There are reports that the Adrenalin software for AMD’s Radeon graphics cards has inadvertently changed the Precision Boost Overdrive setting on systems with Ryzen CPUs. The fact that it does so without the user’s consent is the problem. Automatically enabling PBO when applying a GPU profile may cause problems for overclocked stable users.
News of the issue comes from Igor’s lab After investigation. It says the integration of AMD’s Ryzen Master CPU software and Adrenalin Radeon software by default allows programs to change CPU overclocking parameters without the user’s consent.
This issue is not dangerous, but it can cause system instability, especially if the user manually adjusts the overclock near the stable edge, at which point any additional CPU configuration changes can crash the system.
Modern CPUs have extensive protection mechanisms built into them, and AMD’s Precision Boost settings are generally conservative, so it’s unlikely to cause any CPU damage. These changes only happen on systems with AMD Radeon GPUs and Ryzen CPUs. Systems with Intel CPUs are not affected, as AMD software apparently cannot access Intel CPU settings.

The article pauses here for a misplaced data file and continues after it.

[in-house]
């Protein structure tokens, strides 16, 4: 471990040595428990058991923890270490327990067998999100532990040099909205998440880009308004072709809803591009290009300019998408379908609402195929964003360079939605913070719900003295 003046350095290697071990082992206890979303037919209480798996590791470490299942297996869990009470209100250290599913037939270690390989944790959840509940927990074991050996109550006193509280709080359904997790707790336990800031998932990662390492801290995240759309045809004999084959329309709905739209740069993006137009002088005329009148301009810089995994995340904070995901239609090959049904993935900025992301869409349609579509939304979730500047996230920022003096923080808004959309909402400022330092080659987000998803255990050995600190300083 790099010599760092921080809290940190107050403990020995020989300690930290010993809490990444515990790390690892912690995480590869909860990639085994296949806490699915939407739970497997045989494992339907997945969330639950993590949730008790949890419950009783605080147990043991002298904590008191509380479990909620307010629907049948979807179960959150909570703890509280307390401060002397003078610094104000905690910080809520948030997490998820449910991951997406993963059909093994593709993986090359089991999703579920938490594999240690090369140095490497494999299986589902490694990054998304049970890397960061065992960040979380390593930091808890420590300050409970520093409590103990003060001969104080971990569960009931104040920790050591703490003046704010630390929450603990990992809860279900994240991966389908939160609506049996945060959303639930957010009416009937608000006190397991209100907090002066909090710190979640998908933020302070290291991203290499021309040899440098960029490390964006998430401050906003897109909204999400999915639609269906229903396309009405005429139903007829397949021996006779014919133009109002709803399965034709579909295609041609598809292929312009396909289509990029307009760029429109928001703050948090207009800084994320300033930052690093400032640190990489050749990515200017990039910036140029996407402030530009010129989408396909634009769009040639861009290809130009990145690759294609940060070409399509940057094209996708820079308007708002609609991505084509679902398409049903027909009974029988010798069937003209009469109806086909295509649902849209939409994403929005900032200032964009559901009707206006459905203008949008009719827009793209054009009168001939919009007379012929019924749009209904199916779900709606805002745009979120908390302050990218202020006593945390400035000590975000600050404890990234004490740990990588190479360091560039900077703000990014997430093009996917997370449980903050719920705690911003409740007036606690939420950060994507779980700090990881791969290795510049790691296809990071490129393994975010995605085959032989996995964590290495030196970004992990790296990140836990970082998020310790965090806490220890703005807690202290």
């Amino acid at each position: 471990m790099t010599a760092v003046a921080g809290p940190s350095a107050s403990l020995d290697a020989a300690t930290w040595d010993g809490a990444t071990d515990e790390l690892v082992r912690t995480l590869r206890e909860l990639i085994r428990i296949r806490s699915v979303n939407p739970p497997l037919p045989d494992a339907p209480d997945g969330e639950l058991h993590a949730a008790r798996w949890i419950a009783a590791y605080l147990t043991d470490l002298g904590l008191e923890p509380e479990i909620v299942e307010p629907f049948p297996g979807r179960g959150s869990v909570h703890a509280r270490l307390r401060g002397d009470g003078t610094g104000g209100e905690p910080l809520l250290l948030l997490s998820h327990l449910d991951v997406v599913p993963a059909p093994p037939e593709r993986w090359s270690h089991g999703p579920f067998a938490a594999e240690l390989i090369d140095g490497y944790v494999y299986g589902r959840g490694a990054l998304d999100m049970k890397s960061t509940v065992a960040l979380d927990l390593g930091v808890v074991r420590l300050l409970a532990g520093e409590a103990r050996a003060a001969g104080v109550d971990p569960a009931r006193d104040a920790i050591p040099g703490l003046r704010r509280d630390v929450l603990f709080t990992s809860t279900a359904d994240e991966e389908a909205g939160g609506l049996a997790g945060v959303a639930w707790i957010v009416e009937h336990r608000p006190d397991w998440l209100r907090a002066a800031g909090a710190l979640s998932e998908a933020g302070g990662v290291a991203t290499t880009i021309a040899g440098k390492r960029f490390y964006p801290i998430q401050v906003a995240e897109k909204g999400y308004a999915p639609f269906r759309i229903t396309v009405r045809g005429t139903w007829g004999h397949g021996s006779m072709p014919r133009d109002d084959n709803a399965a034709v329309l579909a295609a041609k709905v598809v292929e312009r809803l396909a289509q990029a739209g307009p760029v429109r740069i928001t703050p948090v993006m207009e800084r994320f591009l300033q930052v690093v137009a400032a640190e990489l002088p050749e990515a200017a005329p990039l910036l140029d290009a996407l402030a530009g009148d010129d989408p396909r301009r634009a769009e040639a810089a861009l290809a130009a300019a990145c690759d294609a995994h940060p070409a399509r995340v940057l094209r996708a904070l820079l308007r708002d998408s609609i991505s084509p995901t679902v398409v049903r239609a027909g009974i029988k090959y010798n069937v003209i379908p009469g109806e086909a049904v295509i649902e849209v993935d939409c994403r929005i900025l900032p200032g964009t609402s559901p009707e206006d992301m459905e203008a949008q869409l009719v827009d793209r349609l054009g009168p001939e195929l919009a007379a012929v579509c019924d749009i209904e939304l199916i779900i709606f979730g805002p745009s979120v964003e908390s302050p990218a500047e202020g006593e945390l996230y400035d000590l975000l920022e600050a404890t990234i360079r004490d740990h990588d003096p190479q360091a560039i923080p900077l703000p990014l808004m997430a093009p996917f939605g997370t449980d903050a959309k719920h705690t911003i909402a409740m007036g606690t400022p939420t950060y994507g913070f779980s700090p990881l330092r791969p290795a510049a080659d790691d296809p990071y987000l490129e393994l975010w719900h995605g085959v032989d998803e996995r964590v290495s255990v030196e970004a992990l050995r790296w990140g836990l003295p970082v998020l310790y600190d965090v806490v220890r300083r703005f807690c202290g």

If you’re concerned that overclocking might be affected, there are some workarounds. The first might be obvious. Save your BIOS configuration file to easily re-enable it. The second option is to download a 3rd party application called Radeon Software Slimmer, which has the option to remove the Ryzen Master component from Adrenalin software. Doing so removes the possibility of any CPU manipulation.
An easy-to-use, stable and reliable automatic overclocking tool is actually a good thing, but only if the user is aware of the changes and licensed. If AMD is more transparent in its future Adrenalin releases, there’s no reason not to keep this feature. Changing settings without the user’s knowledge is the real problem. AMD must allow users to opt out of any type of automatic OC without explicit permission.